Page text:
If you have a car, talk to the agent who does your car insurance. If you don't, ask your friends who their insurance agent is, or head for the yellow pages.
Rent is the main thing your landlord wants from you. The roommates must agree upon who is responsible for which share of the rent, and whether they will pay it to one roommate who pays the landlord or if they will pay it individually.
Check your lease to determine the following things
- WHEN rent is due
- WHERE it is due
- HOW it should be paid:
- check (if you have roommates, see if you can write multiple checks)
- money order
- by mail
- in person
- WHEN is it considered late?
The condition you leave your apartment in is important and will often determine how much of your security deposit is returned. Being organized and taking your time can make all the difference.
- A security deposit is usually equivalent to one month's rent.
- A security deposit DOES NOT serve as your last month's rent.
- Your landlord has 30 business days to return your security deposit after you move out. If he has taken deductions, he must supply you with an itemized list.
- Ask your landlord about refunds if only part of the group moves out at the end of the lease term.
Helpful tips for getting your security deposit back
Make sure the security deposit refund procedures are spelled out in your lease or rental agreement. To protect yourself and avoid any misunderstandings, make sure your lease or rental agreement is clear on the use and refund of security deposits, including allowable deductions.
- Talk with roommate(s) about how bills will be paid.
- Talk with roommate(s) about apartment expectations.
- Talk with your landlord about his or her subletting policy.
Prior to Move-In
- Change your address
- Get renter's insurance
- Ask landlord where to pick up apartment key
- If applicable, call utility companies to have bills placed in your name
- Conduct inventory of apartment condition with roommate(s)
- Test smoke detector(s)
- Ask landlord the following items:
- Location of trash & recycling facilities
- Location of laundry facilities
- Mailbox location
- Maintenance call numbers for regular business hours and after hours
- A copy of the lease you signed
Commuter Friendly Services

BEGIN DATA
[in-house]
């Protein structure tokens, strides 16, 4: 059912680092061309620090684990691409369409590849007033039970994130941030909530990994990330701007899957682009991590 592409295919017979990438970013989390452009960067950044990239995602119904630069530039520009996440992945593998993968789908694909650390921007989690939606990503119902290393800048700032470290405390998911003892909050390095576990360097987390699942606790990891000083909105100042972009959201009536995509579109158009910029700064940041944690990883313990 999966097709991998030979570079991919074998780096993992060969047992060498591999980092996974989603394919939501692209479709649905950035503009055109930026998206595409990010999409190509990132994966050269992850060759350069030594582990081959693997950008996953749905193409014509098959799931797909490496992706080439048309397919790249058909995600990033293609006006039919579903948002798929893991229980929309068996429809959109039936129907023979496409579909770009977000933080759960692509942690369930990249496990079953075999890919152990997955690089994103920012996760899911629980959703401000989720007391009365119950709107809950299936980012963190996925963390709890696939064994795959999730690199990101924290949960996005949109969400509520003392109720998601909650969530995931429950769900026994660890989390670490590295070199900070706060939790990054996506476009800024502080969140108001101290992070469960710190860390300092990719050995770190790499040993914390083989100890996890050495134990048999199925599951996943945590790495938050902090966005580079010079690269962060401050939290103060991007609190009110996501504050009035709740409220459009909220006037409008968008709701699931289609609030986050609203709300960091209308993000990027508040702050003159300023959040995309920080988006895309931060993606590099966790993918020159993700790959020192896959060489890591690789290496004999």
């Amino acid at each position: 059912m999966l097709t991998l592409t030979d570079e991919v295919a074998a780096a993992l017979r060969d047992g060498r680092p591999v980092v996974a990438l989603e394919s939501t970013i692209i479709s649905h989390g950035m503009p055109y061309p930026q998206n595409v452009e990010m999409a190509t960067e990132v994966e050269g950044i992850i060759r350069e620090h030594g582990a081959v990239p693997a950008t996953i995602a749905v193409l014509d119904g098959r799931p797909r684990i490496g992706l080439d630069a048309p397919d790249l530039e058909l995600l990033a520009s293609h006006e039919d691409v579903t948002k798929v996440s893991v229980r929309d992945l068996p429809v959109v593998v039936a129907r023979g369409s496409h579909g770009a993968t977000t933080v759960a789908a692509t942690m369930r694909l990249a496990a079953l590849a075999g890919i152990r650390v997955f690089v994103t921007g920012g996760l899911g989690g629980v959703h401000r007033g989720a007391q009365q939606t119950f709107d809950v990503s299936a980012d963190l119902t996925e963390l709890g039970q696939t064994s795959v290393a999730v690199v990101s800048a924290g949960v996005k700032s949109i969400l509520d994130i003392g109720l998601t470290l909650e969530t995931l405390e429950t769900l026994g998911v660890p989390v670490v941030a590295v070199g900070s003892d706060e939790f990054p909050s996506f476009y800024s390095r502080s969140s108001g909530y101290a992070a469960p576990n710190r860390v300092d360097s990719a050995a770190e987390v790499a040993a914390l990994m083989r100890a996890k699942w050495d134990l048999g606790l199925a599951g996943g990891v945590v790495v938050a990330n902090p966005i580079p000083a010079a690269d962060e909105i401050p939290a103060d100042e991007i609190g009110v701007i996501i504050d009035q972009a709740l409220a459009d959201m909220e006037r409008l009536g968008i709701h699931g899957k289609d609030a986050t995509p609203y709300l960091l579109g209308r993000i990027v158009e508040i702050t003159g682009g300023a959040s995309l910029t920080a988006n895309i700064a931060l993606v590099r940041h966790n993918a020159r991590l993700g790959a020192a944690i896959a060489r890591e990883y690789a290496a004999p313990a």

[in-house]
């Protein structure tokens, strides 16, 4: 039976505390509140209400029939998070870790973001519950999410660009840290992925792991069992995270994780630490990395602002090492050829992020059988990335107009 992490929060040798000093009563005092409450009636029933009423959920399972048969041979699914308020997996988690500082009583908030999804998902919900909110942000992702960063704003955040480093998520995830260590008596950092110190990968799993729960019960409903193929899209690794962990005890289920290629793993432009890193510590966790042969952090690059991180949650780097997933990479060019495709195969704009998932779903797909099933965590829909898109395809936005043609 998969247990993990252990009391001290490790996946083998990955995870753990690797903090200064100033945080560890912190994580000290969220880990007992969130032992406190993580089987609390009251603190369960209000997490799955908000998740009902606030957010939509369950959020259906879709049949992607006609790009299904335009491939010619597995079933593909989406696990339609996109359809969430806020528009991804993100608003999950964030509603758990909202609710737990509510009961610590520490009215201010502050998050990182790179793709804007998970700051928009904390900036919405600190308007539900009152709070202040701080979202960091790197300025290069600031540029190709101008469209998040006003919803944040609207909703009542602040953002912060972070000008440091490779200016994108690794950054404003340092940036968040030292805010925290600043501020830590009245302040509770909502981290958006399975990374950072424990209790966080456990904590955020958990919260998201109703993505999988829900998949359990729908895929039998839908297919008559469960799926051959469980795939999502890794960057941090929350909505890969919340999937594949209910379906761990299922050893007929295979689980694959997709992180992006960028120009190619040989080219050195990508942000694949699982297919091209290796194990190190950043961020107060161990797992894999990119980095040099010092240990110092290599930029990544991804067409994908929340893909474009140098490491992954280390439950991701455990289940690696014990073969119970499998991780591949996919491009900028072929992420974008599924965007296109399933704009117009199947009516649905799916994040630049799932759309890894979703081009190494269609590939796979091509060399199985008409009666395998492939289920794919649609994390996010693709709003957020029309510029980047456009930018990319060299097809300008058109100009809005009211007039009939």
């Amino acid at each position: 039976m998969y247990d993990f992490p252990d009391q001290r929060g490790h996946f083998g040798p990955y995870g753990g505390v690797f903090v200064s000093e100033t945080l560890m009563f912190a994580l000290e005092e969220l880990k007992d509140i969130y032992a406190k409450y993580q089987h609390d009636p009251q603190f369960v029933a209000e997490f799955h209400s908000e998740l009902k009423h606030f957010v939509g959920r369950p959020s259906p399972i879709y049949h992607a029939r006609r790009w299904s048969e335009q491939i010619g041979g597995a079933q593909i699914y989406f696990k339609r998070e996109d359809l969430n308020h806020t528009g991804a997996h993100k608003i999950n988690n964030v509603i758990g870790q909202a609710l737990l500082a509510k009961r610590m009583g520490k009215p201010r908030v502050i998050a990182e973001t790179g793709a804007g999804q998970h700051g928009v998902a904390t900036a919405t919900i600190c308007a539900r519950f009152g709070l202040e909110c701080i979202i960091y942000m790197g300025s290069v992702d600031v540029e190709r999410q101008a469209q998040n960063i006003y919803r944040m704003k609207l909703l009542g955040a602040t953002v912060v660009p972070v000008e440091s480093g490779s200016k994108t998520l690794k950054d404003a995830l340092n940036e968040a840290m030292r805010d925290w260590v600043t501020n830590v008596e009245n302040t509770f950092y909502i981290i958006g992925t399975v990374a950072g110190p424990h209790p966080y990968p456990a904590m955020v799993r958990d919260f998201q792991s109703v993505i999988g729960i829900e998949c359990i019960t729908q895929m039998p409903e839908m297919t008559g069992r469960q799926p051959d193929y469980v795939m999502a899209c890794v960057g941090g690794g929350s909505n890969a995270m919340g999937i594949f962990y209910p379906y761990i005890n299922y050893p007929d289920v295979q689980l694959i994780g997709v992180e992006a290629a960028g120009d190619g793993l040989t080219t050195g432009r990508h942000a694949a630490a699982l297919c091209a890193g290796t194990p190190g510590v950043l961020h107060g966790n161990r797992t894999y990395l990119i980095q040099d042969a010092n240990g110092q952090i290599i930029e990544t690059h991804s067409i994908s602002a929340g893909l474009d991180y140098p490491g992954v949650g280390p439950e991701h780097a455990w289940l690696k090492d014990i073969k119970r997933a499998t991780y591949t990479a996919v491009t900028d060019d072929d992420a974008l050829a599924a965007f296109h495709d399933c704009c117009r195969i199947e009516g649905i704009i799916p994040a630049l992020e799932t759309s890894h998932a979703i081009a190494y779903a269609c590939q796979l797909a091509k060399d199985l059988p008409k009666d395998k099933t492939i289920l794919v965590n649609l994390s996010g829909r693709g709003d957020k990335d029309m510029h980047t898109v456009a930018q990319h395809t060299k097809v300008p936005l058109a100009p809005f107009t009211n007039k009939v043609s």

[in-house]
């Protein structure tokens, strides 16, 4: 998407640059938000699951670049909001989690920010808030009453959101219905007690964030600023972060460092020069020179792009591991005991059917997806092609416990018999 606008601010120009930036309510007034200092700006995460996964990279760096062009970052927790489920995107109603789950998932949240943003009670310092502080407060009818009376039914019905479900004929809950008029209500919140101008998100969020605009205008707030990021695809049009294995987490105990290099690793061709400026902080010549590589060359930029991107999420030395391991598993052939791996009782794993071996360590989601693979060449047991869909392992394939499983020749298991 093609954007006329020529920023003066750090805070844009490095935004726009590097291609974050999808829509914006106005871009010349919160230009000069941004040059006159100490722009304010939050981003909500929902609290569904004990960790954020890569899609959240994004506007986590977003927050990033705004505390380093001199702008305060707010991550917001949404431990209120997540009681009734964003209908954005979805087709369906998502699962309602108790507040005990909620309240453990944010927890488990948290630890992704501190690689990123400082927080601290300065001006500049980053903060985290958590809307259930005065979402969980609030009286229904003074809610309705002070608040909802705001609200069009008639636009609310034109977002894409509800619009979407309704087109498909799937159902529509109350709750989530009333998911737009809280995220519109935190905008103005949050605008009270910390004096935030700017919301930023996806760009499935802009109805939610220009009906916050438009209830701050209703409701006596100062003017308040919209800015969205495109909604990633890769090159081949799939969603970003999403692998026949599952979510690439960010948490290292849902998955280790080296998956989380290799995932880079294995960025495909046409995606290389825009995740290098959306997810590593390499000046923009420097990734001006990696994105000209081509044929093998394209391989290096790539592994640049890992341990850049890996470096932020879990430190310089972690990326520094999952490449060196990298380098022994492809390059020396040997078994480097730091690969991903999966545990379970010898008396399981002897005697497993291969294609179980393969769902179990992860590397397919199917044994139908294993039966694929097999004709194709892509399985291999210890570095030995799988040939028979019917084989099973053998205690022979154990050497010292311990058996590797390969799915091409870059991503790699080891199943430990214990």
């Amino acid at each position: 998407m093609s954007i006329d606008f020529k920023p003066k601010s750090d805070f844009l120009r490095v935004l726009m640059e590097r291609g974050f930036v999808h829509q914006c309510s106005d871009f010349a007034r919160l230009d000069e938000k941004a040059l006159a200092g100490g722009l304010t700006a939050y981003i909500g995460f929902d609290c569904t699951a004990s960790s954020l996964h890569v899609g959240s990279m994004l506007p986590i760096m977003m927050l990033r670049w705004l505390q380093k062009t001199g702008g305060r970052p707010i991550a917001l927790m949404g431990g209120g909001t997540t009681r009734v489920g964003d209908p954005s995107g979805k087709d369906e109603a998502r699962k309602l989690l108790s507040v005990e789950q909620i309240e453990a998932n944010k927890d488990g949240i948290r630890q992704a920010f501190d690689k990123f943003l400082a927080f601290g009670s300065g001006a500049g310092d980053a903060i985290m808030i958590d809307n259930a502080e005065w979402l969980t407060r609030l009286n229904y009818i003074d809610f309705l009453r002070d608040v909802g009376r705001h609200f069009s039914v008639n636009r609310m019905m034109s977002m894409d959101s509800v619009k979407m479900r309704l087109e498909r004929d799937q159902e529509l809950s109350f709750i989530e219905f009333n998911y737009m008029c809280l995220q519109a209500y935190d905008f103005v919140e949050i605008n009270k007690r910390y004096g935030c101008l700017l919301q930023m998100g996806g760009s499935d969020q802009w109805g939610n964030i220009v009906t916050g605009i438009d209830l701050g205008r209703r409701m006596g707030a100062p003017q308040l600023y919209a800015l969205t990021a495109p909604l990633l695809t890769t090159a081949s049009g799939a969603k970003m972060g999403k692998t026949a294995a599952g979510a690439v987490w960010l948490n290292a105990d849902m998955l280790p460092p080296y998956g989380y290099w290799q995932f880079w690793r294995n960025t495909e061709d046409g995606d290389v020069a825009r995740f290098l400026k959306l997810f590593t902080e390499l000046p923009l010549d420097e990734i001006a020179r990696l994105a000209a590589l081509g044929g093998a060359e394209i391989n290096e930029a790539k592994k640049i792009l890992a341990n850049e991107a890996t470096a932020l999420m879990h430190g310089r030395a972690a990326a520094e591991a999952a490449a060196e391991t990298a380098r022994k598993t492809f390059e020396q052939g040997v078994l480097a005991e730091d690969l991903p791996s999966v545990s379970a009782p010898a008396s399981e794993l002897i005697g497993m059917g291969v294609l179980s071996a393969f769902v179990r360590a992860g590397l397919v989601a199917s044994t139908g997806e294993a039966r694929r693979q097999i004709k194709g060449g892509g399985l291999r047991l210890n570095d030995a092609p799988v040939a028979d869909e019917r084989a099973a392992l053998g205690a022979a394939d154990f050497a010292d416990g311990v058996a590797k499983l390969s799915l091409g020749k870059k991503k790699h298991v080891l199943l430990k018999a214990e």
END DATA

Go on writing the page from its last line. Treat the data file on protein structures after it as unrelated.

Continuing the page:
Conveniently located outside CC Commons dining area, grab a seat outside on the patio. Also a great place to study outside or enjoy relaxing around the firepit.
The Lounge is the perfect place to kick back, watch your favorite game or TV show, study, or meet up with friends. Comfy furniture and multiple TVs make this space ideal for student gatherings. The Lounge is located on the first floor of the Campus Center and is open 24 hours a day 7 days a week!
Warm up your meals in our dining units across campus. Microwaves can be found in the Keystone Dining Room, Wildcat Express, Fresh, Fuel and Bookmarks.
Parking is availabe throughout campus for commuter. View the campus map for student parking locations.
Programs & Events
Student Engagement offers a variety of events and program during the day! Check out the Student Engagement page for details!
College & Community Resources
- Williamsport Bureau of Codes
- Williamsport Bureau of Fire
- Lycoming County Department of Public Safety
Penn College has a very different recycling program then Lycoming County. Visit these websites for more information:
Off-Campus Health & Safety Concerns
- Penn College Crime Alerts & Timely Warnings
- Williamsport Bureau of Fire & Codes
- Department of Public Safety
Fair and Legal Treatment by Landlords
Off-campus Living Resources
Once settled into your off-campus housing apartment, be sure to check out the Off-Campus Living & Commuter Services portal site. The site offers other resources that you will find helpful, including:
- Apartment Condition & Maintenance
- Landlord Communication
- Important Numbers
- Roommate Information
- Budget Information
- Off-Campus Safety